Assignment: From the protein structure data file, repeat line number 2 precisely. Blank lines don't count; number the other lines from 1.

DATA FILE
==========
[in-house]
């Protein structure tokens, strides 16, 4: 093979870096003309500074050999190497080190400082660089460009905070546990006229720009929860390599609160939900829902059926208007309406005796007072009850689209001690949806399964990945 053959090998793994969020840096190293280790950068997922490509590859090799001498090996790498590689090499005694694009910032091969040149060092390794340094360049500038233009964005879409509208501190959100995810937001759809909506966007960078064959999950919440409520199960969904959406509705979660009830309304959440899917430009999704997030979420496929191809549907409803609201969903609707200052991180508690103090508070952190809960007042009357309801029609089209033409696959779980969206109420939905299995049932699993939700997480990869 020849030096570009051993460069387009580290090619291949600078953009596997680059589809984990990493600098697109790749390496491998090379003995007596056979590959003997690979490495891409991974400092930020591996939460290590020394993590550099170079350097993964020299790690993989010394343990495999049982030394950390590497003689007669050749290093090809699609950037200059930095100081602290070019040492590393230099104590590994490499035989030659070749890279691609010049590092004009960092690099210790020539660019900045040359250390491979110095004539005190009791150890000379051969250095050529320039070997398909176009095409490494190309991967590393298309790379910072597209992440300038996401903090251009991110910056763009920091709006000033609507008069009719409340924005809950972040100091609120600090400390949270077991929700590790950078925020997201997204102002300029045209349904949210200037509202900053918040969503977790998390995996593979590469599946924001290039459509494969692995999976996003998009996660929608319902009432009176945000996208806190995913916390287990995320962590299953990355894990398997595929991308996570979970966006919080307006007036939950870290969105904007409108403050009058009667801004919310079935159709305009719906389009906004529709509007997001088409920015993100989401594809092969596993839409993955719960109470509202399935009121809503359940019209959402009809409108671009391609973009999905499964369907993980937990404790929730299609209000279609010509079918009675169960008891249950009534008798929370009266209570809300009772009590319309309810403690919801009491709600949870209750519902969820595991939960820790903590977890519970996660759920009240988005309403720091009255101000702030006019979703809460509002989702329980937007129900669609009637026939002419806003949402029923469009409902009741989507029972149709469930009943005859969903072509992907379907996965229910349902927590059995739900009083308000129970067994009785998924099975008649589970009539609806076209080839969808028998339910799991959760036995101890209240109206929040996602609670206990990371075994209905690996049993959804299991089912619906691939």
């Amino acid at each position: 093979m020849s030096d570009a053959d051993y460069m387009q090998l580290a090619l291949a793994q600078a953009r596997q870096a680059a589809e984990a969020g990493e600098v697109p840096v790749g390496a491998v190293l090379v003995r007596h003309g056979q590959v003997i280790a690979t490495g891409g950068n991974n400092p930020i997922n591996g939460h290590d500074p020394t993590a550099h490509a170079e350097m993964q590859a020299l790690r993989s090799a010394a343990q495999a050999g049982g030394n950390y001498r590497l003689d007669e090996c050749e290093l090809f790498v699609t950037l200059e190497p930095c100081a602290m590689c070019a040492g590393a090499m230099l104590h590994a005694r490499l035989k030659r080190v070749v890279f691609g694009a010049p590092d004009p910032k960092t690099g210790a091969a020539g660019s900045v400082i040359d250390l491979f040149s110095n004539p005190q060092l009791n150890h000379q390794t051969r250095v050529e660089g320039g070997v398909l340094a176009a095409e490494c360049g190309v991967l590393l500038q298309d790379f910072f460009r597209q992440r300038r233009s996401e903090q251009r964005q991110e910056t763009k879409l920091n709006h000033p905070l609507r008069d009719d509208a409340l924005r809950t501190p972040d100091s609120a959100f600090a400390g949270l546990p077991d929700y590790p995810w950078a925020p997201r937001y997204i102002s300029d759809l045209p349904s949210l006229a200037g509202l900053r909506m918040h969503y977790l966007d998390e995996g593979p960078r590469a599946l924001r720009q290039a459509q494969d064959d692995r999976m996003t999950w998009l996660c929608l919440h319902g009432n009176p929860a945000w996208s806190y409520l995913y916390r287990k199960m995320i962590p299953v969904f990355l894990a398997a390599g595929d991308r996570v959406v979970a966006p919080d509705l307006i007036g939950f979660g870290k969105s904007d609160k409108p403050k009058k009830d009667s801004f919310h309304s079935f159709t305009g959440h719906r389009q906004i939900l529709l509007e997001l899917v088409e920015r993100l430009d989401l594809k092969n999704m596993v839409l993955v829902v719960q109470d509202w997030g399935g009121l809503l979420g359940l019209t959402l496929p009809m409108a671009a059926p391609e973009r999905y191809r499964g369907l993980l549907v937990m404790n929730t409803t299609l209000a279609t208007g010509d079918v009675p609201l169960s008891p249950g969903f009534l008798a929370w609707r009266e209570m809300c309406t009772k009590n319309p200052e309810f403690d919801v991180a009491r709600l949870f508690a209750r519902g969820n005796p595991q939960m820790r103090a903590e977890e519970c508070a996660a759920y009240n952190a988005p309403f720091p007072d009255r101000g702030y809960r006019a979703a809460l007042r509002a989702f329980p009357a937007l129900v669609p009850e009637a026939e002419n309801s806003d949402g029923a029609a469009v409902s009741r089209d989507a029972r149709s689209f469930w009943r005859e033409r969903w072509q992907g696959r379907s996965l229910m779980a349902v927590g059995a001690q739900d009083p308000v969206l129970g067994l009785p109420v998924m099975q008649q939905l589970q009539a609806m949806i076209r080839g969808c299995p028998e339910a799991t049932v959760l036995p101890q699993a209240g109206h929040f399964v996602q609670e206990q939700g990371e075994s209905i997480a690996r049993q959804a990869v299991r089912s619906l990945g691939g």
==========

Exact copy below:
């Protein structure tokens, strides 16, 4: 093979870096003309500074050999190497080190400082660089460009905070546990006229720009929860390599609160939900829902059926208007309406005796007072009850689209001690949806399964990945 053959090998793994969020840096190293280790950068997922490509590859090799001498090996790498590689090499005694694009910032091969040149060092390794340094360049500038233009964005879409509208501190959100995810937001759809909506966007960078064959999950919440409520199960969904959406509705979660009830309304959440899917430009999704997030979420496929191809549907409803609201969903609707200052991180508690103090508070952190809960007042009357309801029609089209033409696959779980969206109420939905299995049932699993939700997480990869 020849030096570009051993460069387009580290090619291949600078953009596997680059589809984990990493600098697109790749390496491998090379003995007596056979590959003997690979490495891409991974400092930020591996939460290590020394993590550099170079350097993964020299790690993989010394343990495999049982030394950390590497003689007669050749290093090809699609950037200059930095100081602290070019040492590393230099104590590994490499035989030659070749890279691609010049590092004009960092690099210790020539660019900045040359250390491979110095004539005190009791150890000379051969250095050529320039070997398909176009095409490494190309991967590393298309790379910072597209992440300038996401903090251009991110910056763009920091709006000033609507008069009719409340924005809950972040100091609120600090400390949270077991929700590790950078925020997201997204102002300029045209349904949210200037509202900053918040969503977790998390995996593979590469599946924001290039459509494969692995999976996003998009996660929608319902009432009176945000996208806190995913916390287990995320962590299953990355894990398997595929991308996570979970966006919080307006007036939950870290969105904007409108403050009058009667801004919310079935159709305009719906389009906004529709509007997001088409920015993100989401594809092969596993839409993955719960109470509202399935009121809503359940019209959402009809409108671009391609973009999905499964369907993980937990404790929730299609209000279609010509079918009675169960008891249950009534008798929370009266209570809300009772009590319309309810403690919801009491709600949870209750519902969820595991939960820790903590977890519970996660759920009240988005309403720091009255101000702030006019979703809460509002989702329980937007129900669609009637026939002419806003949402029923469009409902009741989507029972149709469930009943005859969903072509992907379907996965229910349902927590059995739900009083308000129970067994009785998924099975008649589970009539609806076209080839969808028998339910799991959760036995101890209240109206929040996602609670206990990371075994209905690996049993959804299991089912619906691939």